Paying off your credit card

Using a credit card for your spending can have many benefits, from added legal protection to cashback or collecting loyalty points at your favourite retailer. However, credit card debt can quickly mount up if you don’t pay your card off in full each month. Here’s how to stop that happening.

Cut the cost of your credit card debt


If you’re struggling financially, you might be able to get up to a six month payment freeze on credit cards, store cards and certain personal loans.

Credit card debt is expensive.

Bank base rates are the lowest they have ever been at 0.5%, yet the average interest rate charged on a credit card is 18%.

Transferring your balance to another credit card with a 0% balance transfer offer, or one that charges a lower interest rate, will reduce your monthly payments.

Balance transfer your existing credit card balance

Top tip

Make sure you pay off your debt before the 0% introductory deal ends, otherwise you might have to pay a high rate of interest on the remaining debt.

One option for borrowers with existing credit card debt is to move it to a 0% balance transfer credit card.

These cards offer a period in which no interest will be charged on that debt, meaning that every penny of your repayments goes directly towards reducing the size of your original debt. (This assumes you’re not using the card for new purchases - it’s usually best to have another card for this.)

You will usually need to pay a fee to transfer your debt over, usually around 3% of the balance transferred (subject to a minimum fee level), so if your outstanding balance is £1,000 it could cost you £30 to switch.

These cards are usually only an option if you have a good credit rating.

If you’re not eligible for a 0% deal, look for a card with as low a rate as possible (and ideally one that will not charge a fee). But remember to look at the balance transfer interest rate, not the APR (as that is based solely on purchases).

Don’t stick to minimum payments

Minimum monthly repayments tend to be set at very low levels, sometimes as low as 2% .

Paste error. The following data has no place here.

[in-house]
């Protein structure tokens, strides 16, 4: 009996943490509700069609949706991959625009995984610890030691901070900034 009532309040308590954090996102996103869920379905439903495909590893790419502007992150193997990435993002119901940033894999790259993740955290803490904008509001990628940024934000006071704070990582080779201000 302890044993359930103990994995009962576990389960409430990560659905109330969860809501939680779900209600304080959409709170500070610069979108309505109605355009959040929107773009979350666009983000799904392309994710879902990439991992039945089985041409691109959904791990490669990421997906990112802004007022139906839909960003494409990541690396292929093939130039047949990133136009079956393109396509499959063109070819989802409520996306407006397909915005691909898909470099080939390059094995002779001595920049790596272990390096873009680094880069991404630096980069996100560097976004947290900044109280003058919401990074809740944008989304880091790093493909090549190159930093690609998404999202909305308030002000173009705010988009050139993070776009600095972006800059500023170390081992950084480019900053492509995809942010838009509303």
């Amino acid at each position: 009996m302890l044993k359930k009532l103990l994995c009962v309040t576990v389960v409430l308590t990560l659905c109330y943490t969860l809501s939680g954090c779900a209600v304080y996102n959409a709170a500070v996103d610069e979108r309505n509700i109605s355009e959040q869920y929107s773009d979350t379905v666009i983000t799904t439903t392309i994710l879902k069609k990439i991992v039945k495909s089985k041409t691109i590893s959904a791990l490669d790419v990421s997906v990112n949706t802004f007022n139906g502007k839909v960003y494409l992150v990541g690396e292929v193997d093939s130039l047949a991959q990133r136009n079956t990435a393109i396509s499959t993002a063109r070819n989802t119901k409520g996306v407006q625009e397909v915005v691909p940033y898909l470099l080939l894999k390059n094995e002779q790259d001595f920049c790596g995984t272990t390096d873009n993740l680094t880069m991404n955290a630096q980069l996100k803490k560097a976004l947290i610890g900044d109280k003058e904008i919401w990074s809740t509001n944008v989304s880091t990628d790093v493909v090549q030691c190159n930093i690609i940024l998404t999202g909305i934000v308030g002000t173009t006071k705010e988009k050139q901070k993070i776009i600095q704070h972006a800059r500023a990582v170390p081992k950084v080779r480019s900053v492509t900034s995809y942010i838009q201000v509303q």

If you only make the minimum repayment your debt could take decades to pay off and in that time you could pay thousands of pounds in interest.

  • Aim to pay off the entire bill each month so that you will not pay any interest at all. With a standard credit card, if you always pay off your monthly bill in full, you can enjoy between 45 and 59 days of interest-free credit.
  • If that’s not possible, pay off as much as you can and work out a repayment plan. Don’t use the cards for cash withdrawals.

Set a budget

Use our Budget planner tool to manage your finances better

Putting a budget in place allows you to take control of your money.

It’s a record of the money you have coming in and what you have left to spend each month.

Once you’ve done this you should be able to identify areas where you can reduce your spending.

The money that you save can then be put towards repaying your credit card debt.

Prioritise your debts

If you have debt on more than one credit card, you’ll need to work out which one to pay off first.

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You should focus on the most expensive credit card debt first.

If, for example, you owe £1,000 on a card charging 19% interest and another £1,000 on one charging 34%interest, concentrate on the card charging 34% first and pay off as much as you can.

Once the debt is cleared from that card, you can then look to pay off the credit card charging 19%.

Make sure you continue paying at least the minimum payment on each card.

Otherwise missed payments will lead to extra fees and could damage your credit rating, making it more difficult to get credit in future.

If you have debt secured against your house or on rent and utility bills, make sure you pay these first, as the consequences of not paying can be much worse.

I am worried I might not be able to keep up with my repayments. What should I do?

If you took out a coronavirus payment holiday it might be coming to an end soon. The deadline to apply for a payment holiday was 31 March 2021.

You can find out more about what to do when it ends in our guide to coronavirus payment holidays.

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Looking for money guidance, but don’t know where to begin? You’re not alone. Get started with Money Navigator, giving you instant help based on your circumstances.

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If you can afford to start making full or partial repayments, it’s in your interests to do so.

Your credit card provider might also discuss help that could include:

  • putting together a realistic payment plan
  • changing your payment due dates
  • reducing the interest rate on your cards
  • extending the repayment term.

However, be aware that this help may impact your credit file and your ability to get credit in the future.

Pay by Direct Debit

Setting up a Direct Debit for your credit card payments will ensure you never forget to pay.

It also means that you will not be charged a late payment fee, or risk losing the benefit of a 0% introductory rate.

Set up a Direct Debit now, preferably to pay the full amount every month automatically.

If you can’t afford this, pay as much as you can – card companies have to let you set up an automated payment for any amount you choose.

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